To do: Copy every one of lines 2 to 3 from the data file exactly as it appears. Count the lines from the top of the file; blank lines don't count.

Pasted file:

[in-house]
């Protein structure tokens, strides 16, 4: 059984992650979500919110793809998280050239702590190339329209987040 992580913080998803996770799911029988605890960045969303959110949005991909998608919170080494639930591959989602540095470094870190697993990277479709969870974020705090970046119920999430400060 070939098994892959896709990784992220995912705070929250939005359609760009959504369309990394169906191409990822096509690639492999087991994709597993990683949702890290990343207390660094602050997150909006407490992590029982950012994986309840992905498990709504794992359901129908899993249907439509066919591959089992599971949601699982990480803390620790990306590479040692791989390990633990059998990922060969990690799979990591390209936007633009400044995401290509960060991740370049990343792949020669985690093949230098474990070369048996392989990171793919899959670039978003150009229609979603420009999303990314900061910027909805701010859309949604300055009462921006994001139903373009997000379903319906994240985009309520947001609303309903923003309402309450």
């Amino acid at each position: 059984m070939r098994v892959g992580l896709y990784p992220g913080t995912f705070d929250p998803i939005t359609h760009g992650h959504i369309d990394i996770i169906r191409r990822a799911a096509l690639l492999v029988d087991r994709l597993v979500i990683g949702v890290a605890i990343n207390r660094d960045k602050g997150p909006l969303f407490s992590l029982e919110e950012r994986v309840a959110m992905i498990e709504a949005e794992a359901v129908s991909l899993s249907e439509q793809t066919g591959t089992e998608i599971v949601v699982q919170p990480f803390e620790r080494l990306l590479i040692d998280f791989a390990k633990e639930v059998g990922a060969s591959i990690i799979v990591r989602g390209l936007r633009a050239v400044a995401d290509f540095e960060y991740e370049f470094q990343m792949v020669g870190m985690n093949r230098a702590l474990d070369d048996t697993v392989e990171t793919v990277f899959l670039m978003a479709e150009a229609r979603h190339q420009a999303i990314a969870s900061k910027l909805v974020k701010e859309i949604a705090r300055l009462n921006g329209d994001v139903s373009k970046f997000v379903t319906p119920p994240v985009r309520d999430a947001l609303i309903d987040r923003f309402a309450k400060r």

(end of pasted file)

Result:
């Protein structure tokens, strides 16, 4: 059984992650979500919110793809998280050239702590190339329209987040 992580913080998803996770799911029988605890960045969303959110949005991909998608919170080494639930591959989602540095470094870190697993990277479709969870974020705090970046119920999430400060 070939098994892959896709990784992220995912705070929250939005359609760009959504369309990394169906191409990822096509690639492999087991994709597993990683949702890290990343207390660094602050997150909006407490992590029982950012994986309840992905498990709504794992359901129908899993249907439509066919591959089992599971949601699982990480803390620790990306590479040692791989390990633990059998990922060969990690799979990591390209936007633009400044995401290509960060991740370049990343792949020669985690093949230098474990070369048996392989990171793919899959670039978003150009229609979603420009999303990314900061910027909805701010859309949604300055009462921006994001139903373009997000379903319906994240985009309520947001609303309903923003309402309450």
């Amino acid at each position: 059984m070939r098994v892959g992580l896709y990784p992220g913080t995912f705070d929250p998803i939005t359609h760009g992650h959504i369309d990394i996770i169906r191409r990822a799911a096509l690639l492999v029988d087991r994709l597993v979500i990683g949702v890290a605890i990343n207390r660094d960045k602050g997150p909006l969303f407490s992590l029982e919110e950012r994986v309840a959110m992905i498990e709504a949005e794992a359901v129908s991909l899993s249907e439509q793809t066919g591959t089992e998608i599971v949601v699982q919170p990480f803390e620790r080494l990306l590479i040692d998280f791989a390990k633990e639930v059998g990922a060969s591959i990690i799979v990591r989602g390209l936007r633009a050239v400044a995401d290509f540095e960060y991740e370049f470094q990343m792949v020669g870190m985690n093949r230098a702590l474990d070369d048996t697993v392989e990171t793919v990277f899959l670039m978003a479709e150009a229609r979603h190339q420009a999303i990314a969870s900061k910027l909805v974020k701010e859309i949604a705090r300055l009462n921006g329209d994001v139903s373009k970046f997000v379903t319906p119920p994240v985009r309520d999430a947001l609303i309903d987040r923003f309402a309450k400060r």